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On Friday, former president Donald Trump denied knowing who white supremacist and antisemite Nick Fuentes was after Axios reported that he dined with the noted racist and rapper Ye, formerly known as Kanye West.
“This past week, Kanye West called me to have dinner at Mar-a-Lago,” he said. “Shortly thereafter, he unexpectedly showed up with three of his friends, whom I knew nothing about. We had dinner on Tuesday evening with many members present on the back patio. The dinner was quick and uneventful. They then left for the airport.”
Of course, Mr Fuentes has been a prominent figure for years. In the days after the 2020 presidential election, he led the “Million MAGA March,” calling it “MAGA NIGHT AT THE WHITE HOUSE.”
The former president’s words were familiar to anyone who has paid attention to how he has denied any knowledge about white supremacist and extremist groups. His campaign announcement where he called immigrants crossing the US-Mexico border as drug dealers, criminals and rapists emboldened numerous white nationalists, antisemites and other extremist groups like the Proud Boys.
In response, Mr Trump has always found ways to wink and nod to white supremacists, occasionally obfuscating or giving the lightest critiques while not completely denouncing them. This has in turn allowed him to seem like he is not fully enmeshed with hate groups, but many hate groups see it as a tacit endorsement.
In 2016, Meet the Press moderator Chuck Todd asked him about the fact he retweeted an account caled @ilduce2016 that tweeted “It is better to live one day as a lion than 100 years as a sheep.” The remark is an old saying by fascist dictator Benito Mussolini and the website Gawker had created an account that tweeted Mussolini quotes under the guise that they were quotes from Mr Trump.
But the then-candidate seemed nonchalant about the retweet.
“Chuck, it’s OK to know it’s Mussolini. Look, Mussolini was Mussolini. It’s OK to — it’s a very good quote, it’s a very interesting quote, and I know it,” he said. “I saw it. I saw what — and I know who said it. But what difference does it make whether it’s Mussolini or somebody else? It’s certainly a very interesting quote.”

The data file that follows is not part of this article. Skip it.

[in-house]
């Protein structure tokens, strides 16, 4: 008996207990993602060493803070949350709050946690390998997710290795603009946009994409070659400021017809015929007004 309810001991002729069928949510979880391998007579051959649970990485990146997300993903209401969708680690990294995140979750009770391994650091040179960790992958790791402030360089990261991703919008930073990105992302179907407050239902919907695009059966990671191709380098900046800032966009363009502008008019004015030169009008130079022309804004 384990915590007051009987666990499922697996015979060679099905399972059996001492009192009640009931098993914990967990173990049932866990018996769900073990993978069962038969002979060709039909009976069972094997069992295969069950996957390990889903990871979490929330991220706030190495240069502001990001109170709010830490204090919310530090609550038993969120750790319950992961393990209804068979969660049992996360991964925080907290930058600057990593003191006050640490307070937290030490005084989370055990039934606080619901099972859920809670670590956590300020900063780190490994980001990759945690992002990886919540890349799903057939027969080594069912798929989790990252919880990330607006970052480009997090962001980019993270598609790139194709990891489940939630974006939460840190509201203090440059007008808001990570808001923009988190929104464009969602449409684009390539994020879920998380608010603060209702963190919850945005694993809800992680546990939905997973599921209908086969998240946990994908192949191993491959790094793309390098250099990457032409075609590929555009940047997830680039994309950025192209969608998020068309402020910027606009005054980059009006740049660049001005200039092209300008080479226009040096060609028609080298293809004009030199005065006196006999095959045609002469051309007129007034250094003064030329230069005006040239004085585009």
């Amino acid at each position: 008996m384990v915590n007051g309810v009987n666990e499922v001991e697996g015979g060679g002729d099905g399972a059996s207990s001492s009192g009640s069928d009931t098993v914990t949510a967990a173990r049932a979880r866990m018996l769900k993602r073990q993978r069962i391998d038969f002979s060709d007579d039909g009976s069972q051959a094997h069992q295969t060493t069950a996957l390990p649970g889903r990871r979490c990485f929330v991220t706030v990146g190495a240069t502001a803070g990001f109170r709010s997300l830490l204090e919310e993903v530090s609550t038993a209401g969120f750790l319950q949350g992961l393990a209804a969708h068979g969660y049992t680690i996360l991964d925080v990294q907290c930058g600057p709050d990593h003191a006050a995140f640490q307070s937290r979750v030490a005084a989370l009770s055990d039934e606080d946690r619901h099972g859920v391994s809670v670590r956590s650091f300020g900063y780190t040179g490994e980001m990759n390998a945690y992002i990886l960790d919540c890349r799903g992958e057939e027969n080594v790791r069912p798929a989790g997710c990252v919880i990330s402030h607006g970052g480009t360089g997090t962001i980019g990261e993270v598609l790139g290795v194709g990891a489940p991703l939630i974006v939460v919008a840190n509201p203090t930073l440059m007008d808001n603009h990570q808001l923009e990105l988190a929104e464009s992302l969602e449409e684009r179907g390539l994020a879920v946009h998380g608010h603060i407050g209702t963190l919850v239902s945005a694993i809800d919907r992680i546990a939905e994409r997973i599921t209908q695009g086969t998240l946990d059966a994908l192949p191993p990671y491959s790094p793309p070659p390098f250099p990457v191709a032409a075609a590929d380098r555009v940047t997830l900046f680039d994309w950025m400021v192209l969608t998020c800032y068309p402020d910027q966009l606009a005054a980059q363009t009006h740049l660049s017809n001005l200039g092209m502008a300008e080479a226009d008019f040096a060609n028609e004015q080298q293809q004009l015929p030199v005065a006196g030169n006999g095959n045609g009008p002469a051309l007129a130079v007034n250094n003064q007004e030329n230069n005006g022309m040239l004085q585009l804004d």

Similarly, in 2016, CNN’s Jake Tapper asked him what he thought about former Ku Klux Klan grand wizard David Duke supporting his campaign.
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“I don’t know anything about what you’re even talking about with white supremacy or white supremacists,” he said. “So I don’t know. I don’t know – did he endorse me, or what’s going on? Because I know nothing about David Duke; I know nothing about white supremacists.”
Later on, Mr Trump said “I was sitting in a house in Florida, with a bad earpiece” and said he disavowed Mr Duke. But the white supremacist still celebrated Mr Trump’s victory in November of 2016, saying “our people have played a HUGE role in electing Trump!”
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The trend continued during the first 2020 presidential debate between Mr Trump and Joe Biden. In that one, debate moderator Chris Wallace and Mr Biden called on him to denounce the Proud Boys.
“Proud boys, stand back and stand by, but I tell you what, somebody has got to do something about Antifa and the left because this is not a right-wing problem, this is a left-wing problem,” he said at the time.
Trump rows back and says he ‘doesn’t know who the Proud Boys are’ after debate outrage
VICE Magazine founder Gavin McInnnes founded the Proud Boys in 2016 and they have been responsible for violence in numerous instances and the group took part in the “Unite the Right” rally in Charlottesville in 2017.
The words allowed for Mr Trump to seem like he had distanced himself from the group and his senior adviser Jason Miller said the remarks showed he “very clear he wants them to knock it off.” But on sites like Parler, many members of the Proud Boys took it as an order, with chairman Enrique Tarrio saying “Standing by sir.”